Exemption six: Clearly unwarranted invasion of personal privacy.
(a) Documents affected. We may withhold records about individuals if disclosure would constitute a clearly unwarranted invasion of their personal privacy.
(b) Balancing test. In deciding whether to release records to you that contain personal or private information about someone else, we weigh the foreseeable harm of invading a person's privacy against the public interest in disclosure. In determining whether disclosure would be in the public interest, we will consider whether disclosure of the requested information would shed light on how a Government agency performs its statutory duties. However, in our evaluation of requests for records we attempt to guard against the release of information that might involve a violation of personal privacy because of a requester being able to “read between the lines” or piece together items that would constitute information that normally would be exempt from mandatory disclosure under Exemption Six.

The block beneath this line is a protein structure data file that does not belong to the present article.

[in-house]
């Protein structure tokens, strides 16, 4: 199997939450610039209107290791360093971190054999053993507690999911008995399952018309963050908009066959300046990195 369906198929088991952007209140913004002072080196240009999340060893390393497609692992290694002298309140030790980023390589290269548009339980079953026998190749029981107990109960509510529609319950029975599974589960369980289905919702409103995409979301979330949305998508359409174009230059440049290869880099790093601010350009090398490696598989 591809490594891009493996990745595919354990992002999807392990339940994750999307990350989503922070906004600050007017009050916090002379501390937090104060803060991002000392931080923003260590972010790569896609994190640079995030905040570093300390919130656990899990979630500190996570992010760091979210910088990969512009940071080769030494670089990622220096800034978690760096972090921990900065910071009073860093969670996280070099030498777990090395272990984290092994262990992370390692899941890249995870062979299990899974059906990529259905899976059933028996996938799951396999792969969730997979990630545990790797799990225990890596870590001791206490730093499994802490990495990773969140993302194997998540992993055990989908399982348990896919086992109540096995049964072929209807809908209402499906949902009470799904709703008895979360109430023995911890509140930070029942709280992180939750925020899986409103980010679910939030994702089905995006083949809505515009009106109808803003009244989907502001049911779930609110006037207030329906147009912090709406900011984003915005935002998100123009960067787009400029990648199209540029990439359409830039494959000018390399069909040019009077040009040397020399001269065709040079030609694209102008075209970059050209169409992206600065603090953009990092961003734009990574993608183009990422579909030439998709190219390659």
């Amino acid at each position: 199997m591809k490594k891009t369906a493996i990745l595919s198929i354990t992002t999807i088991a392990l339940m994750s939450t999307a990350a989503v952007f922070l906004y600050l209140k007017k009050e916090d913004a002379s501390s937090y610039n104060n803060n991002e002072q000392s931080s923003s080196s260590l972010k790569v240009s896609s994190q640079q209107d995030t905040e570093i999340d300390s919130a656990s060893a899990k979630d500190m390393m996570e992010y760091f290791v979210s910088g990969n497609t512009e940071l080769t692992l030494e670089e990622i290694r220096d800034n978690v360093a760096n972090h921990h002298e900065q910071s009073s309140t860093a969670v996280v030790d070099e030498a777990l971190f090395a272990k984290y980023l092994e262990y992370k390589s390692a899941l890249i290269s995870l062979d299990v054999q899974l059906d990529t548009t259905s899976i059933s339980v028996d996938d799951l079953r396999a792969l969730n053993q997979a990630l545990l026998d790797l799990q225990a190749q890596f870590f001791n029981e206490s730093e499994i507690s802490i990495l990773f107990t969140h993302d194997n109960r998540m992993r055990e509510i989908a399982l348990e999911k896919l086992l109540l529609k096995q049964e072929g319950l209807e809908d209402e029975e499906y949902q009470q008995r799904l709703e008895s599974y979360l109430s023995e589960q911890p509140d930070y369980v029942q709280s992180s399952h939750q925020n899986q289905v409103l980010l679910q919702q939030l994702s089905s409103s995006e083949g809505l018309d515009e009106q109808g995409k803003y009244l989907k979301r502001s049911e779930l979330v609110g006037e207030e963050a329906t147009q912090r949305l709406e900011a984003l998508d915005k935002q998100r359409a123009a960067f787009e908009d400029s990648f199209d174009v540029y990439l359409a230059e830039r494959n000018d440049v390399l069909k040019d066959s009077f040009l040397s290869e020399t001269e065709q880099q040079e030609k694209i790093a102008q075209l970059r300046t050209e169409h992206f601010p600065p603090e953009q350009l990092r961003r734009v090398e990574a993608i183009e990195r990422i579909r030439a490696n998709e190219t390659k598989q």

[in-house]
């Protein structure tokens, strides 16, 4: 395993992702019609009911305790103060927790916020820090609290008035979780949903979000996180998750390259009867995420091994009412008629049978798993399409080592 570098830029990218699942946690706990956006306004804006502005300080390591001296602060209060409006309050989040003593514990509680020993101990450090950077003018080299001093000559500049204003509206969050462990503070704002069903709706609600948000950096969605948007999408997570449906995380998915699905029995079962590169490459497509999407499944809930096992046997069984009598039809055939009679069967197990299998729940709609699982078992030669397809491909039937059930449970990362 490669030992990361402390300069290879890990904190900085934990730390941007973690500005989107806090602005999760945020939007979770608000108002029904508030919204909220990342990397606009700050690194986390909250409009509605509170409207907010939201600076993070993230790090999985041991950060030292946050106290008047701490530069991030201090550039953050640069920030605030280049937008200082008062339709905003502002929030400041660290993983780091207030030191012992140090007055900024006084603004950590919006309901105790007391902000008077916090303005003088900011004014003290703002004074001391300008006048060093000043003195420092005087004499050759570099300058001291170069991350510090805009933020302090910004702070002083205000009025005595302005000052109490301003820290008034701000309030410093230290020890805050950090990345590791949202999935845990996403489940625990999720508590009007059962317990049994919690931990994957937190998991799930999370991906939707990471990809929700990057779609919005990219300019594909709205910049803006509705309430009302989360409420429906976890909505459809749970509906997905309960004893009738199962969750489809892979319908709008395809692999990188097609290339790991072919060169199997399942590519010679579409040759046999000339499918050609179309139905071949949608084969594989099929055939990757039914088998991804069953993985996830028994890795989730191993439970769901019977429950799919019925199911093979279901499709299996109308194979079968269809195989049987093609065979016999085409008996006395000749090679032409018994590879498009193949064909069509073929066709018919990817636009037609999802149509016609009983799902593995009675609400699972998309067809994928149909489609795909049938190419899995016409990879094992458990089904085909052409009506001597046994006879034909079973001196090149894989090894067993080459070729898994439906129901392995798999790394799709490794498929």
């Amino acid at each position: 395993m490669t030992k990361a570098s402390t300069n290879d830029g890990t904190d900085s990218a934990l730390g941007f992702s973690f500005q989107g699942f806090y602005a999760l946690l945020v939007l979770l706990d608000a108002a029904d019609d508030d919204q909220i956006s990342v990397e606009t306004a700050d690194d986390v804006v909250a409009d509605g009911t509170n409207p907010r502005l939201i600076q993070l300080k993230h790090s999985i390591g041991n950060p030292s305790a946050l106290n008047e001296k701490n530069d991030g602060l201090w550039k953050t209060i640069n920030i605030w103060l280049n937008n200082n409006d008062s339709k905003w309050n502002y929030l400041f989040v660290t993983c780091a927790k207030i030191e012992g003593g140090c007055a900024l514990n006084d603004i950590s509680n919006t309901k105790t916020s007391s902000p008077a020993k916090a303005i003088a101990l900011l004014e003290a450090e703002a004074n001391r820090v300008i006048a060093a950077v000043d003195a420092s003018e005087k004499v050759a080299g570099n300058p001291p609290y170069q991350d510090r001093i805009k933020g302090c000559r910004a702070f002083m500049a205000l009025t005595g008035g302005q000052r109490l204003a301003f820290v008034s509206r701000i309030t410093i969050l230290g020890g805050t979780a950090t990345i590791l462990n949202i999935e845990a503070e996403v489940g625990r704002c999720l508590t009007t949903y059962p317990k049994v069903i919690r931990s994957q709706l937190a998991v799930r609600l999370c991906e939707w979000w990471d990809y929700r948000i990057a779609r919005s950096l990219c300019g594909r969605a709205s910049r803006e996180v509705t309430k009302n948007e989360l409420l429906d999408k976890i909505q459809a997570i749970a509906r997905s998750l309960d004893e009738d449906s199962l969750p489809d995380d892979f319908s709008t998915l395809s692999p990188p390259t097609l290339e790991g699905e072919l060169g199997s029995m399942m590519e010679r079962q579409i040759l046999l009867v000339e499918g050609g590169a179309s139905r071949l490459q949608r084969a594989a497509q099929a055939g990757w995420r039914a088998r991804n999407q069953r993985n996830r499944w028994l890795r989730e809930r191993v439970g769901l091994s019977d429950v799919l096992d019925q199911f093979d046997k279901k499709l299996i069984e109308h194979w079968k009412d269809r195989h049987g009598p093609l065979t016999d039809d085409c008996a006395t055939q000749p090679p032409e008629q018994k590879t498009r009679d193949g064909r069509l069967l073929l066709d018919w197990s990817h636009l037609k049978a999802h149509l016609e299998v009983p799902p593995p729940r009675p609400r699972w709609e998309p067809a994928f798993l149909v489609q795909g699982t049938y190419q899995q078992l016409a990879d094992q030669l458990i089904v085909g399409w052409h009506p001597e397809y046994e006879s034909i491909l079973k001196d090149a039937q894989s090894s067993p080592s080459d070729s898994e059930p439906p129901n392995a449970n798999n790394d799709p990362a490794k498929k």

(c) Examples. Some of the information that we frequently withhold under Exemption Six is: Home addresses, ages, and minority group status of our employees or former employees; social security numbers; medical information about individuals who have filed a claim for disability benefits; names and addresses of individual beneficiaries of our programs, or benefits such individuals receive; earnings records, claim files, and other personal information SSA maintains.
[62 FR 4154, Jan. 29, 1997, as amended at 63 FR 35132, June 29, 1998]
Title 20 published on 2012-04-01
no entries appear in the Federal Register after this date.
This is a list of United States Code sections, Statutes at Large, Public Laws, and Presidential Documents, which provide rulemaking authority for this CFR Part.